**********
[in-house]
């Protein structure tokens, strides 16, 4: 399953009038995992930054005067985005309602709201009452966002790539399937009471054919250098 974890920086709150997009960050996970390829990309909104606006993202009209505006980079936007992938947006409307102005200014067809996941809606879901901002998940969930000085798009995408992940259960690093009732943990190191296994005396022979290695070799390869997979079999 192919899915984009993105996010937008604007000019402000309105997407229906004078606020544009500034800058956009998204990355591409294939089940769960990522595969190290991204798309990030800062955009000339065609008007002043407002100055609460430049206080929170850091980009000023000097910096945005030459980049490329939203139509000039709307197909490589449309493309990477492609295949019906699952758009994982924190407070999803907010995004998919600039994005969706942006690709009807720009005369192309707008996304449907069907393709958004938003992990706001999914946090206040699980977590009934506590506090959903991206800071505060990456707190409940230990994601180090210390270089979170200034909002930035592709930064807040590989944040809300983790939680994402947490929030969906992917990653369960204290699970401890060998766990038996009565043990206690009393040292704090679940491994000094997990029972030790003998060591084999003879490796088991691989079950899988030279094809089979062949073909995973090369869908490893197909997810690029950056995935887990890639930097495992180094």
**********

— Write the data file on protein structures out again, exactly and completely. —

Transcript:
[in-house]
């Protein structure tokens, strides 16, 4: 399953009038995992930054005067985005309602709201009452966002790539399937009471054919250098 974890920086709150997009960050996970390829990309909104606006993202009209505006980079936007992938947006409307102005200014067809996941809606879901901002998940969930000085798009995408992940259960690093009732943990190191296994005396022979290695070799390869997979079999 192919899915984009993105996010937008604007000019402000309105997407229906004078606020544009500034800058956009998204990355591409294939089940769960990522595969190290991204798309990030800062955009000339065609008007002043407002100055609460430049206080929170850091980009000023000097910096945005030459980049490329939203139509000039709307197909490589449309493309990477492609295949019906699952758009994982924190407070999803907010995004998919600039994005969706942006690709009807720009005369192309707008996304449907069907393709958004938003992990706001999914946090206040699980977590009934506590506090959903991206800071505060990456707190409940230990994601180090210390270089979170200034909002930035592709930064807040590989944040809300983790939680994402947490929030969906992917990653369960204290699970401890060998766990038996009565043990206690009393040292704090679940491994000094997990029972030790003998060591084999003879490796088991691989079950899988030279094809089979062949073909995973090369869908490893197909997810690029950056995935887990890639930097495992180094």